While it may seem contradictory for me as a practicing psychologist to invoke this paradox, this is perhaps an elemental idea we need to learn to embrace. 

Many self-help books promote the development of the self. However, an over-emphasis on the self is a wellspring of suffering. 

Instead, focus on two things:

1. The Task at Hand

Immerse yourself in whatever you are doing. When you are eating, when you are moving, when you are in conversation with someone. Better yet, challenge yourself. Entering into an emmersive “flow” state has a way of changing the way we experience time, and consequently, more enjoyment[1].  A state of deep absorption, paradoxically, helps us loosen our egoic lens, as our eyes are fixated on the activity.

2. Others

Caring for others in a deep way has a way of shaping our sense of self. Focusing on bringing delight and helping others feel good about themselves should not be done purely to make oneself feel good, but by being generous and others-centred does help you get out of the mental shell. Giving others a bucket of water is not for the purpose of getting a bucket of water in return or receiving a heavenly reward for being a good person. The act of generosity is the reward in and of itself.
Paying less attention on yourself does not equate to neglecting yourself or treating yourself like trash. Rather, when we can embrace this paradox, we come to realise what the poet John O-Donahue says,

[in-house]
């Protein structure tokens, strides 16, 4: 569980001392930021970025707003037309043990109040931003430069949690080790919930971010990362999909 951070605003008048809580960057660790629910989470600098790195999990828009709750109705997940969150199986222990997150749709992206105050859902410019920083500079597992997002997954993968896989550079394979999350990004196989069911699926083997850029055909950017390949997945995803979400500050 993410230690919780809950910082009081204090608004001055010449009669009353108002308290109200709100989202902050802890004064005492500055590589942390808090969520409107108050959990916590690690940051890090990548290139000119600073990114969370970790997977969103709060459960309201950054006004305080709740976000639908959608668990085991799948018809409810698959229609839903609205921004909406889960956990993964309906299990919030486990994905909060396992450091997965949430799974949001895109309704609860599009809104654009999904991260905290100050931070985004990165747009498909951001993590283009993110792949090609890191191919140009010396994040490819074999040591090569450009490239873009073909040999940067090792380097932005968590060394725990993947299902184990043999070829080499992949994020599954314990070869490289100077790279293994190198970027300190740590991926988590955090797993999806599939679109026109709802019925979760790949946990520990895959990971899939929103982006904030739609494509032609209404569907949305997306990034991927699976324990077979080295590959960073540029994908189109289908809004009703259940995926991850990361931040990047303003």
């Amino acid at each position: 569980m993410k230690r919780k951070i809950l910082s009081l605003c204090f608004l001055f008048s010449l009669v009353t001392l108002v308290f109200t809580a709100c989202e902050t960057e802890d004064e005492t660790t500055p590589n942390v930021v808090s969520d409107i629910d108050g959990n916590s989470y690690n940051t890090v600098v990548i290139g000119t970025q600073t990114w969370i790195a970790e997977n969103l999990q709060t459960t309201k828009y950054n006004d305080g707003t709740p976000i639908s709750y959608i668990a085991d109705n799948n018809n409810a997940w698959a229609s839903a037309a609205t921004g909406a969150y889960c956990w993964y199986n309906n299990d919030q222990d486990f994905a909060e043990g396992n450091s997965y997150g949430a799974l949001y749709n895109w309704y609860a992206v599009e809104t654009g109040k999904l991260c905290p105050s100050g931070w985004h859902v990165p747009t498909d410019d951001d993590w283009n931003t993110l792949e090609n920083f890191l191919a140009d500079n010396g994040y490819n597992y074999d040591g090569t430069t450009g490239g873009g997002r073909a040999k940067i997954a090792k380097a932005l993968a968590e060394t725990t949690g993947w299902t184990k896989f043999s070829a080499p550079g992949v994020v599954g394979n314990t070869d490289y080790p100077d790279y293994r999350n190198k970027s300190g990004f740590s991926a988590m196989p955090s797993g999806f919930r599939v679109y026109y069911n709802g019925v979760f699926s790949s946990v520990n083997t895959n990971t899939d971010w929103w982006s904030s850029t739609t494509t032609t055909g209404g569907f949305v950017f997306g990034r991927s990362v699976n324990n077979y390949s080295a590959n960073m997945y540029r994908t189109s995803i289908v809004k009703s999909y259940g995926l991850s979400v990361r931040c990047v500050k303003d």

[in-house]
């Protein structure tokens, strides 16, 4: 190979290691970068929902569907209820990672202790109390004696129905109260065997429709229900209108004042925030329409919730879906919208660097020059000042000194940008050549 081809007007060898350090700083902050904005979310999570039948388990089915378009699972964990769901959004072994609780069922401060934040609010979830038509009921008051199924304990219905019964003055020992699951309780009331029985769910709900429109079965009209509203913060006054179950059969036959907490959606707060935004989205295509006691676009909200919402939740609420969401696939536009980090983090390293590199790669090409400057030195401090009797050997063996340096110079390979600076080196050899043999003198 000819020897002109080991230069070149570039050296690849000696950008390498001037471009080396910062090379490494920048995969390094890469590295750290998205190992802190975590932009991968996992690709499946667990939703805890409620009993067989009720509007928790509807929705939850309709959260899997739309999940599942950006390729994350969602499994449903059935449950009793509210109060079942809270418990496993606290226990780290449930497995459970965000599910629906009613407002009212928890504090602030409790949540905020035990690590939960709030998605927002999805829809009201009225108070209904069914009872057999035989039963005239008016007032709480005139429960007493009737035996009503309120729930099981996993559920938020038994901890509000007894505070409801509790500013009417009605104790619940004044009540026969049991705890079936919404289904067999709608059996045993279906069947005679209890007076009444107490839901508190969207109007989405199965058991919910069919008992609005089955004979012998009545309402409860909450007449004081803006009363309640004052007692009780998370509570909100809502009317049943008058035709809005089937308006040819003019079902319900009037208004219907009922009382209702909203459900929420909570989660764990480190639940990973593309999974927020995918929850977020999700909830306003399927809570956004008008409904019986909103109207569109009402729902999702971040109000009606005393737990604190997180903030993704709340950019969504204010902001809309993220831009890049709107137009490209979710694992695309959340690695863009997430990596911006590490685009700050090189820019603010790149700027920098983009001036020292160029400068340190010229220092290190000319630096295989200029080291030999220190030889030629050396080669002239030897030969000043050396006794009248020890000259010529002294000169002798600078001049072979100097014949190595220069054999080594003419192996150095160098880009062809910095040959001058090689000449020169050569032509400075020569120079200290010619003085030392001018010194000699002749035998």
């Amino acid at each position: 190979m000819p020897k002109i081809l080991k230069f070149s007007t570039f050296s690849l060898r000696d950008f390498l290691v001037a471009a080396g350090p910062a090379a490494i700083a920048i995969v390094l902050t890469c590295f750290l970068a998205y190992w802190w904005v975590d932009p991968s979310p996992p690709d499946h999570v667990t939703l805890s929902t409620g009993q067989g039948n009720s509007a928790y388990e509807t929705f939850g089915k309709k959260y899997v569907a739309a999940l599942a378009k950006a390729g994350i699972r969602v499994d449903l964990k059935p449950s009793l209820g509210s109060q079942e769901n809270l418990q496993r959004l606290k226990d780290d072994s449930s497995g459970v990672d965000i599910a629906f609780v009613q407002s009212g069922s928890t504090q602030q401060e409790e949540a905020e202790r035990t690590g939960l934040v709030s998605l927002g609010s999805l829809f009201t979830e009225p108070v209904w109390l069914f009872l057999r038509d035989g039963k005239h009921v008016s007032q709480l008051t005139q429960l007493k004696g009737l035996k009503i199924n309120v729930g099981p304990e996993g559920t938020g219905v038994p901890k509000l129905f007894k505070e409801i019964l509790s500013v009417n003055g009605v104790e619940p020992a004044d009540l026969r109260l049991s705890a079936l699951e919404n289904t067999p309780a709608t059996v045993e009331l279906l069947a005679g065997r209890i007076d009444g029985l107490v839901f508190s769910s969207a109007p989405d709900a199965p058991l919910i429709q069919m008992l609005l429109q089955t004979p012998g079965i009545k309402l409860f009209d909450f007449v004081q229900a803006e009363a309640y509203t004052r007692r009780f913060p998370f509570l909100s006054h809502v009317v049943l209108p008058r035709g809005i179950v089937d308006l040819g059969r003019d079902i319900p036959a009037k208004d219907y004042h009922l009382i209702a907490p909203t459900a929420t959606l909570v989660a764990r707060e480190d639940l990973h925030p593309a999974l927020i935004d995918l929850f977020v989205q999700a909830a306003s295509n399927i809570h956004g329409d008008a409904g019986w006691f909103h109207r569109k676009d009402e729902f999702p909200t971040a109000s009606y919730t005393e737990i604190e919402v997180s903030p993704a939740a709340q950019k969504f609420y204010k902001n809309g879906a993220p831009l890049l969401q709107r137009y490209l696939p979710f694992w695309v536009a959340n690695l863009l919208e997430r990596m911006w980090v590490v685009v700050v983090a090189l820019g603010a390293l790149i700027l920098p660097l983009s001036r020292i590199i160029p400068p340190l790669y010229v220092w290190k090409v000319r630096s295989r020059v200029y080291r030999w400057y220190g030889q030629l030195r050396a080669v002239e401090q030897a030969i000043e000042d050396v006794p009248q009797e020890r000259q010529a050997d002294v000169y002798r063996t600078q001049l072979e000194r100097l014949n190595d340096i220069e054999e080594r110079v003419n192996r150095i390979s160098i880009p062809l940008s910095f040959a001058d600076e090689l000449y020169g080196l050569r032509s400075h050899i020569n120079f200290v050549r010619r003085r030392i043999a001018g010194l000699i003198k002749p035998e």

“There is an uncanny symmetry between the way you are inward with yourself and the way you are outward.”

 

“Humility is not thinking less of yourself, but thinking of yourself less,” said Rick Warren.[2] We come alive when we can get out of our minds, and into the tasks at hand and the relationships that we build.

 

See Related Posts:
Point Your Camera to the World
Look Outside of Yourself
Do Not Find Meaning in Life

 

Footnotes:

[1] Mihaly Csikszentmihalyi, Flow: The Psychology of Optimal Experience • Mihaly Csikszentmihalyi, Finding Flow: The Psychology of Engagement with Everyday Life

[2] Rick Warren’s The Purpose-Driven Life, where it appears as part of Day 19, “Cultivating Community.”

Thank you for the body of work and contribution to the state of living, Mihaly Csikszentmihalyi. RIP.